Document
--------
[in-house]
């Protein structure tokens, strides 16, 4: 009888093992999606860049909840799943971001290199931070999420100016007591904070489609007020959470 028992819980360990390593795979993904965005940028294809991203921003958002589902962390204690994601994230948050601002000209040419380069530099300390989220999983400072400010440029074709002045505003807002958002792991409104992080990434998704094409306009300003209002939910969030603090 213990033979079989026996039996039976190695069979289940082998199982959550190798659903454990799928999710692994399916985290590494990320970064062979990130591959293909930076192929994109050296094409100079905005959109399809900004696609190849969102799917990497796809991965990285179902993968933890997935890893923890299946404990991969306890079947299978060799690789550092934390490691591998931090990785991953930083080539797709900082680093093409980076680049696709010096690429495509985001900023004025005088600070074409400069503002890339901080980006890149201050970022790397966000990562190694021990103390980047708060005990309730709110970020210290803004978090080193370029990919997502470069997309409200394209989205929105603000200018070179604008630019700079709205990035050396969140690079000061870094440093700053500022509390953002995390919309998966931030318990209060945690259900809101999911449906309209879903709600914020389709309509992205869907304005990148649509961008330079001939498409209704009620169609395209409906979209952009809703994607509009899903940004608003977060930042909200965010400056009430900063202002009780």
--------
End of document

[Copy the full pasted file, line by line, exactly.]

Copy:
[in-house]
């Protein structure tokens, strides 16, 4: 009888093992999606860049909840799943971001290199931070999420100016007591904070489609007020959470 028992819980360990390593795979993904965005940028294809991203921003958002589902962390204690994601994230948050601002000209040419380069530099300390989220999983400072400010440029074709002045505003807002958002792991409104992080990434998704094409306009300003209002939910969030603090 213990033979079989026996039996039976190695069979289940082998199982959550190798659903454990799928999710692994399916985290590494990320970064062979990130591959293909930076192929994109050296094409100079905005959109399809900004696609190849969102799917990497796809991965990285179902993968933890997935890893923890299946404990991969306890079947299978060799690789550092934390490691591998931090990785991953930083080539797709900082680093093409980076680049696709010096690429495509985001900023004025005088600070074409400069503002890339901080980006890149201050970022790397966000990562190694021990103390980047708060005990309730709110970020210290803004978090080193370029990919997502470069997309409200394209989205929105603000200018070179604008630019700079709205990035050396969140690079000061870094440093700053500022509390953002995390919309998966931030318990209060945690259900809101999911449906309209879903709600914020389709309509992205869907304005990148649509961008330079001939498409209704009620169609395209409906979209952009809703994607509009899903940004608003977060930042909200965010400056009430900063202002009780």